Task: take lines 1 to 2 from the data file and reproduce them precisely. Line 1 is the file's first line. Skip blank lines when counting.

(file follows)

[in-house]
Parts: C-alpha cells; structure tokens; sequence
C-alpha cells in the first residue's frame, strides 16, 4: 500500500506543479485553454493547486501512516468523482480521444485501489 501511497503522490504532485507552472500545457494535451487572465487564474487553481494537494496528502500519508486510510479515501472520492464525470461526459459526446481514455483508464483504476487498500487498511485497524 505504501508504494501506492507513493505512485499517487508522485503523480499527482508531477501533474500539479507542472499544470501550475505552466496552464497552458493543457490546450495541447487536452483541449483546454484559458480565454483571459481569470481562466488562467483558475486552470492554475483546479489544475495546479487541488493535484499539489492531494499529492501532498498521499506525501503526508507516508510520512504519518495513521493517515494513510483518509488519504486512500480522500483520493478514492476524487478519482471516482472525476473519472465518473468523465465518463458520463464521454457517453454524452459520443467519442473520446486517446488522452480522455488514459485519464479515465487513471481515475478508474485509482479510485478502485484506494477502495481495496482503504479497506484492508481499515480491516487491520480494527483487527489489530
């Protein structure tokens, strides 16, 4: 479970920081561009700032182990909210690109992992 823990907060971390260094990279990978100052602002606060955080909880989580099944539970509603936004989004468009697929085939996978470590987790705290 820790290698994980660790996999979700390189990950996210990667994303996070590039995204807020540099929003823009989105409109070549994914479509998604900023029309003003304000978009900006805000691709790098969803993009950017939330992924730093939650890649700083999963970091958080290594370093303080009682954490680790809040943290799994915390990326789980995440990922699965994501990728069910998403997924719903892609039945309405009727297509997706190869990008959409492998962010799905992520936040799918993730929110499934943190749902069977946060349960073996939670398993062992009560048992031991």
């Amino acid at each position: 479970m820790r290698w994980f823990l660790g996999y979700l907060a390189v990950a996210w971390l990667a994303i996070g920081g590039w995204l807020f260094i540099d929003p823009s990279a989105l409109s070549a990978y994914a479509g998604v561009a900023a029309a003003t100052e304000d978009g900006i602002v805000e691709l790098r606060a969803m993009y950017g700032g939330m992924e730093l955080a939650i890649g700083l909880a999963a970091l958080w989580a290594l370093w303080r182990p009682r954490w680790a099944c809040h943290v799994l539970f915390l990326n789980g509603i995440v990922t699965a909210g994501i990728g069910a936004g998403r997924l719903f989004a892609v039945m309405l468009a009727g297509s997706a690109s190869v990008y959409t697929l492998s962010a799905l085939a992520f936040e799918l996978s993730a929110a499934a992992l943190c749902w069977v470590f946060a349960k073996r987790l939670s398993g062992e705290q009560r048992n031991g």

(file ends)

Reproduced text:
[in-house]
Parts: C-alpha cells; structure tokens; sequence